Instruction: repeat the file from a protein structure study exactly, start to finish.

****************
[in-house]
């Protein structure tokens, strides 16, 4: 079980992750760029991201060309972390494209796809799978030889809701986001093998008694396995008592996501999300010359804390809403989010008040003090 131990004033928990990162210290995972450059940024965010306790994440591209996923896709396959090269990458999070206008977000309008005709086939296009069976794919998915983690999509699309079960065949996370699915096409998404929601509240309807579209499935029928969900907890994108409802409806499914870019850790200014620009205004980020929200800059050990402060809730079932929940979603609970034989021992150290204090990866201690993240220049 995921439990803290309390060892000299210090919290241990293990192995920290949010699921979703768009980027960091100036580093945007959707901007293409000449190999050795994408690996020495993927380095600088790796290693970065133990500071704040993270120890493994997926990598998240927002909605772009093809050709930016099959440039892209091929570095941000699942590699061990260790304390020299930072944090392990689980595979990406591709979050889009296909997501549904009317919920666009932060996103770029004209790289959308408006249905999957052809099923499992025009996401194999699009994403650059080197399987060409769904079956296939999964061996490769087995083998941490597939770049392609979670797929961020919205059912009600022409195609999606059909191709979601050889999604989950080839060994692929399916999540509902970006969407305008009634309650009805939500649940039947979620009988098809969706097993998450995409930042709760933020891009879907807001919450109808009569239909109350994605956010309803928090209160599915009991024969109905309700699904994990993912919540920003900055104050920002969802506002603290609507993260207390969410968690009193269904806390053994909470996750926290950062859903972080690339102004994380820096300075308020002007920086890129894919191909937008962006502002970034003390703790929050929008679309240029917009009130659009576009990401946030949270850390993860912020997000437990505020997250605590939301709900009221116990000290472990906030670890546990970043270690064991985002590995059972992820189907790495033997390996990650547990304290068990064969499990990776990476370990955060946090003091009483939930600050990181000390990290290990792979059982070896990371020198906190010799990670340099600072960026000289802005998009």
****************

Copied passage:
[in-house]
């Protein structure tokens, strides 16, 4: 079980992750760029991201060309972390494209796809799978030889809701986001093998008694396995008592996501999300010359804390809403989010008040003090 131990004033928990990162210290995972450059940024965010306790994440591209996923896709396959090269990458999070206008977000309008005709086939296009069976794919998915983690999509699309079960065949996370699915096409998404929601509240309807579209499935029928969900907890994108409802409806499914870019850790200014620009205004980020929200800059050990402060809730079932929940979603609970034989021992150290204090990866201690993240220049 995921439990803290309390060892000299210090919290241990293990192995920290949010699921979703768009980027960091100036580093945007959707901007293409000449190999050795994408690996020495993927380095600088790796290693970065133990500071704040993270120890493994997926990598998240927002909605772009093809050709930016099959440039892209091929570095941000699942590699061990260790304390020299930072944090392990689980595979990406591709979050889009296909997501549904009317919920666009932060996103770029004209790289959308408006249905999957052809099923499992025009996401194999699009994403650059080197399987060409769904079956296939999964061996490769087995083998941490597939770049392609979670797929961020919205059912009600022409195609999606059909191709979601050889999604989950080839060994692929399916999540509902970006969407305008009634309650009805939500649940039947979620009988098809969706097993998450995409930042709760933020891009879907807001919450109808009569239909109350994605956010309803928090209160599915009991024969109905309700699904994990993912919540920003900055104050920002969802506002603290609507993260207390969410968690009193269904806390053994909470996750926290950062859903972080690339102004994380820096300075308020002007920086890129894919191909937008962006502002970034003390703790929050929008679309240029917009009130659009576009990401946030949270850390993860912020997000437990505020997250605590939301709900009221116990000290472990906030670890546990970043270690064991985002590995059972992820189907790495033997390996990650547990304290068990064969499990990776990476370990955060946090003091009483939930600050990181000390990290290990792979059982070896990371020198906190010799990670340099600072960026000289802005998009």